Macroalgae reduces survival of nursery-reared Acropora corals in the Florida reef tract
Recent declines in coral populations along the Florida reef tract have prompted the establishment of coral restoration programs which raise coral species, such as the threatened Acropora cervicornis, in nurseries ready for outplanting. Large numbers of nursery-reared coral colonies have been outplanted along the Florida reef tract in recent years, yet few studies have characterized benthic habitats that are considered optimal for colony survival. In 2016, we surveyed 23 A. cervicornis restoration sites, located at six different reefs in the upper Florida Keys. We examined the condition of the outplanted corals and quantified the benthic assemblages adjacent to the outplanted coral colonies. We found that where A. cervicornis survived for more than 1 year, the substrate significantly supported less brown macroalgae of the genus Dictyota than at sites where A. cervicornis had died. Coral survival was highest at sites with less than 15% Dictyota cover. These results suggest that the habitat conditions that supported Dictyota spp. were not conducive to A. cervicornis growth and survival. Restoration practitioners should avoid attaching nursery-raised corals to substrate with Dictyota spp. cover greater than 15%.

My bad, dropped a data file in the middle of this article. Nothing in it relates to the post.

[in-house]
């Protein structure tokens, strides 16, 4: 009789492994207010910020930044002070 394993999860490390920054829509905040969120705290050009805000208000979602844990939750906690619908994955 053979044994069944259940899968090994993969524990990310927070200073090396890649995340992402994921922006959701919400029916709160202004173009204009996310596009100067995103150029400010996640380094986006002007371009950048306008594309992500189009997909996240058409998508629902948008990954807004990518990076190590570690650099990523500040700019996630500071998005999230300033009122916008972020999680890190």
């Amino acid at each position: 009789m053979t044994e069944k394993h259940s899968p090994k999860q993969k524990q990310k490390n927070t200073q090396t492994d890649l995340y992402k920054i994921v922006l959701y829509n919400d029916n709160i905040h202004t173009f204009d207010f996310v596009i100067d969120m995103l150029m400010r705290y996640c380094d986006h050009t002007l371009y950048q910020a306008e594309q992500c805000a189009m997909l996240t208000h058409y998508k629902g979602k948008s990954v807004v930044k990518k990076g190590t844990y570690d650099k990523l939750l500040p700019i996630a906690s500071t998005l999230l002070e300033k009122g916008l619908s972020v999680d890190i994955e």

Digital Object Identifier (DOI)
van Woesik, Ripple, K., & Miller, S. L. (2018). Macroalgae reduces survival of nursery‐reared Acropora corals in the Florida reef tract. Restoration Ecology, 26(3), 563–569. https://doi.org/10.1111/rec.12590